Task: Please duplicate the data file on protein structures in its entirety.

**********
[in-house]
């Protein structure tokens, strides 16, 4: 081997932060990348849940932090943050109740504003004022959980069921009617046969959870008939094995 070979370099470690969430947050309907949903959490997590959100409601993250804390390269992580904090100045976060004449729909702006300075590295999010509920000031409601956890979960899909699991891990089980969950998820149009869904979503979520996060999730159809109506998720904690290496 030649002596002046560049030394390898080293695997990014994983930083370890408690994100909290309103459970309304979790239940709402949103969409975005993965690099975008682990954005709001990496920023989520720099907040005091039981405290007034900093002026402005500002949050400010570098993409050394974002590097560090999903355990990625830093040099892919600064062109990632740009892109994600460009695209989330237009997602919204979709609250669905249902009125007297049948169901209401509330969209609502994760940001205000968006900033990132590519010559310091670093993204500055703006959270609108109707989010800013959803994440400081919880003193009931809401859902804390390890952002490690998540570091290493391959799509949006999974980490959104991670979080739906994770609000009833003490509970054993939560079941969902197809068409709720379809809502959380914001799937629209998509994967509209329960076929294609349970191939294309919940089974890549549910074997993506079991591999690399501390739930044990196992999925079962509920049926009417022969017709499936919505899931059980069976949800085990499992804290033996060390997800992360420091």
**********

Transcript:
[in-house]
């Protein structure tokens, strides 16, 4: 081997932060990348849940932090943050109740504003004022959980069921009617046969959870008939094995 070979370099470690969430947050309907949903959490997590959100409601993250804390390269992580904090100045976060004449729909702006300075590295999010509920000031409601956890979960899909699991891990089980969950998820149009869904979503979520996060999730159809109506998720904690290496 030649002596002046560049030394390898080293695997990014994983930083370890408690994100909290309103459970309304979790239940709402949103969409975005993965690099975008682990954005709001990496920023989520720099907040005091039981405290007034900093002026402005500002949050400010570098993409050394974002590097560090999903355990990625830093040099892919600064062109990632740009892109994600460009695209989330237009997602919204979709609250669905249902009125007297049948169901209401509330969209609502994760940001205000968006900033990132590519010559310091670093993204500055703006959270609108109707989010800013959803994440400081919880003193009931809401859902804390390890952002490690998540570091290493391959799509949006999974980490959104991670979080739906994770609000009833003490509970054993939560079941969902197809068409709720379809809502959380914001799937629209998509994967509209329960076929294609349970191939294309919940089974890549549910074997993506079991591999690399501390739930044990196992999925079962509920049926009417022969017709499936919505899931059980069976949800085990499992804290033996060390997800992360420091």